Carboxymethyl cellulose (CMC) is produced commercially in a two stage process consisting of a mercerization stage in which the pulp is treated with alkali in a water alcohol solution and a second etherification stage whereby monochloro-acetic acid is added to the pulp slurry. In this study, the influence of the conditions of an extended mercerization stage was evaluated on the etherification stage concerning the degree of substitution (DS) and the filterability of the resulting CMC. The parameters studied were: (1) the ratio of cellulose I and cellulose II in the original pulp, (2) the concentration of alkali, (3) the temperature and (4) the retention time in the mercerization stage. The DS results indicate that the NaOH concentration in the mercerization stage is the most important among the parameters studied. When the NaOH concentration in the mercerization stage was high (27.5%), cellulose II showed a lower reactivity than cellulose I with respect to the DS obtained in the resulting CMC. The results from the filtration ability of CMC water solutions are interpreted that the amount of cellulose II in the original pulp and the temperature has a negative influence, while the NaOH concentration in the mercerization stage has a positive influence on the filtration ability. Retention time between 1 h–48 h in the mercerization stage had no effect on the DS or the filtration value. The filtration ability was assumed to be highly influenced by the presence of poorly reacted cellulose segments. The CMC samples with the lowest filtration ability at a given DS can be assumed to have the highest degree of unevenly substituted segments.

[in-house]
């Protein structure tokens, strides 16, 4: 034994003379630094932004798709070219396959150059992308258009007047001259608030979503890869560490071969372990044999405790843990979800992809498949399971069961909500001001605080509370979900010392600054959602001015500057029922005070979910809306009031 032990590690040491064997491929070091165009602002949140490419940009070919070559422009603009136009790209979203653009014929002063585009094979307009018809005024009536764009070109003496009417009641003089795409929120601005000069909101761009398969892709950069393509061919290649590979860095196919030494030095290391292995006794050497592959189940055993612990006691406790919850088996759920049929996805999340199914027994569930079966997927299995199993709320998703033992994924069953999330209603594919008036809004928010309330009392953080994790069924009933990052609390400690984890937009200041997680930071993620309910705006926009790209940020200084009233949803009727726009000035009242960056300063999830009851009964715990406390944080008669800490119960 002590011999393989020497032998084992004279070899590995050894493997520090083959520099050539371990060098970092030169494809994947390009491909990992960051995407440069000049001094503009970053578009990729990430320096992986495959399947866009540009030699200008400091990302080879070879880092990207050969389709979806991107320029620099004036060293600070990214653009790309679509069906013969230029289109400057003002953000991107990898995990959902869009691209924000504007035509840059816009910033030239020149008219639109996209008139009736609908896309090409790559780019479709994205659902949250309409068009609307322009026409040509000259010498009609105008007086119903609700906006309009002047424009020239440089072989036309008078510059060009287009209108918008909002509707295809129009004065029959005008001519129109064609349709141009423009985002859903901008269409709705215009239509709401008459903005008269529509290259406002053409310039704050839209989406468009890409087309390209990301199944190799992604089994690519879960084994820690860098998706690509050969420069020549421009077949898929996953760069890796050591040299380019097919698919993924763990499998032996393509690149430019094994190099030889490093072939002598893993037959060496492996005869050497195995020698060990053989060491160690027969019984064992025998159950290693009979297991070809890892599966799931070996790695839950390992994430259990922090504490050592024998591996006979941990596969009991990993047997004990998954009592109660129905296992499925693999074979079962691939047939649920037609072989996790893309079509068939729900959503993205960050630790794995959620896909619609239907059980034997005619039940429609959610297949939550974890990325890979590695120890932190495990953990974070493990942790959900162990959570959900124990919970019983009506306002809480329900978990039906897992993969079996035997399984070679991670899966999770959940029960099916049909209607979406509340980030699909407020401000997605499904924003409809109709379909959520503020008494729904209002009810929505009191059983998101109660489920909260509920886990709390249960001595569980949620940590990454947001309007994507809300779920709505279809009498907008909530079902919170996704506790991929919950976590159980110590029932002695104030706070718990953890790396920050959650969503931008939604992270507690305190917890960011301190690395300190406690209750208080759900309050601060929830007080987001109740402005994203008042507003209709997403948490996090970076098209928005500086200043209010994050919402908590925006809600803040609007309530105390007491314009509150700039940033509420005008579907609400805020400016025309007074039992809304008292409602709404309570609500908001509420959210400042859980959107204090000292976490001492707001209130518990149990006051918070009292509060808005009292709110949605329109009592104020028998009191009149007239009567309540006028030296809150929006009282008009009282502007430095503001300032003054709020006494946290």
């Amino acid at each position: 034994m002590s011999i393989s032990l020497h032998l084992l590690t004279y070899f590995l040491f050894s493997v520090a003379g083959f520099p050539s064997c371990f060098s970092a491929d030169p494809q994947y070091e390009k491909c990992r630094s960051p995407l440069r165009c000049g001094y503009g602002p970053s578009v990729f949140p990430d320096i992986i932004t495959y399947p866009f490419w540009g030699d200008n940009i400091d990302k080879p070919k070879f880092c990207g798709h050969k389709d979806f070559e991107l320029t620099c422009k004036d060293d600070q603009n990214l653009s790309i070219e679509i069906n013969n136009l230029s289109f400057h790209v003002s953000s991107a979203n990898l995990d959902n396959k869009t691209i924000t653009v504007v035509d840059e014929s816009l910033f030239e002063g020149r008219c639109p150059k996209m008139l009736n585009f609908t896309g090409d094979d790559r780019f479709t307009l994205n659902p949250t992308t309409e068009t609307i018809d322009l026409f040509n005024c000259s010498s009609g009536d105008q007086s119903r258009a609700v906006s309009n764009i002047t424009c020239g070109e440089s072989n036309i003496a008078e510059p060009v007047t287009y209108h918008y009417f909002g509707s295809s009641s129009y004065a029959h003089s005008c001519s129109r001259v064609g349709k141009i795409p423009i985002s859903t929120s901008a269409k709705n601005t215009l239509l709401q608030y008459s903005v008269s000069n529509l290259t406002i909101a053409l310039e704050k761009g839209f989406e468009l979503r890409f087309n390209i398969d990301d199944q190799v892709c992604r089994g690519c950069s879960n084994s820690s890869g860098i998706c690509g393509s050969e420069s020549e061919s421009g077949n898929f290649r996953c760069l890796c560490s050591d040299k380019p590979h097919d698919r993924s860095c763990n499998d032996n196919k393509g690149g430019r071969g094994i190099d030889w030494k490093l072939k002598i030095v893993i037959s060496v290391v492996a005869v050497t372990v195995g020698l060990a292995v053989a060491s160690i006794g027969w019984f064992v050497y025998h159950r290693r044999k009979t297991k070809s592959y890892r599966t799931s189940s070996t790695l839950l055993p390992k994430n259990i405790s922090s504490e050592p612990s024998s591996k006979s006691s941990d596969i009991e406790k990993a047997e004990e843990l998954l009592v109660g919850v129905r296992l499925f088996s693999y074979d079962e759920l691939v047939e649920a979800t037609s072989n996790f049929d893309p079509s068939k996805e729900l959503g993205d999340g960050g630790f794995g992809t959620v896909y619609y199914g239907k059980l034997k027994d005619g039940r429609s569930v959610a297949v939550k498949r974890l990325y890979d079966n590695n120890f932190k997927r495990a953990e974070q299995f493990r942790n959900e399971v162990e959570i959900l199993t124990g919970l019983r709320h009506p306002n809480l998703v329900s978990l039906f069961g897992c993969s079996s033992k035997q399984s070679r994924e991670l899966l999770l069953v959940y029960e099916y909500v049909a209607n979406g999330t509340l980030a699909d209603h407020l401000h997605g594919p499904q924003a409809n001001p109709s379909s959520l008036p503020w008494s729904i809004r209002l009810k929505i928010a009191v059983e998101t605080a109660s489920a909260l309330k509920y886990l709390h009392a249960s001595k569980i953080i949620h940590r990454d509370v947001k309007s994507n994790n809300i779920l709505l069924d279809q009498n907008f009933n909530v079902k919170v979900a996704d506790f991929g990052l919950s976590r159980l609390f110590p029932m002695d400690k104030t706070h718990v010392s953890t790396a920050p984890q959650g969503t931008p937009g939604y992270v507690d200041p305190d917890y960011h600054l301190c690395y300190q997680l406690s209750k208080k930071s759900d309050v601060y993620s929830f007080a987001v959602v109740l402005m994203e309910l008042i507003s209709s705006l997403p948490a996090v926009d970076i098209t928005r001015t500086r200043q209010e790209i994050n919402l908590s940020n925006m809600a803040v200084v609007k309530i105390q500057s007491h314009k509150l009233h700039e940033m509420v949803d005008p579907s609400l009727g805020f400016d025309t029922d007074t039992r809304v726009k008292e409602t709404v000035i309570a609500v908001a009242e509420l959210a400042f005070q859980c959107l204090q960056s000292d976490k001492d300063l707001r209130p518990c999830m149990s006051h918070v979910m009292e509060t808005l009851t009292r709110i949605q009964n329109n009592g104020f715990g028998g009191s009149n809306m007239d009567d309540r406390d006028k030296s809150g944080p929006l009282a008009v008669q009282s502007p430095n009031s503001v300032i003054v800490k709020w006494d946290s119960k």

Keyword
alkali, carboxymethyl cellulose, cellulose I, cellulose II, degree of substitution, filterability, mercerization
National Category
Chemical Engineering
Research subject
Chemical Engineering
Identifiers
urn:nbn:se:kau:diva-6419 (URN)10.1515/HF.2011.131 (DOI)000298290400003 ()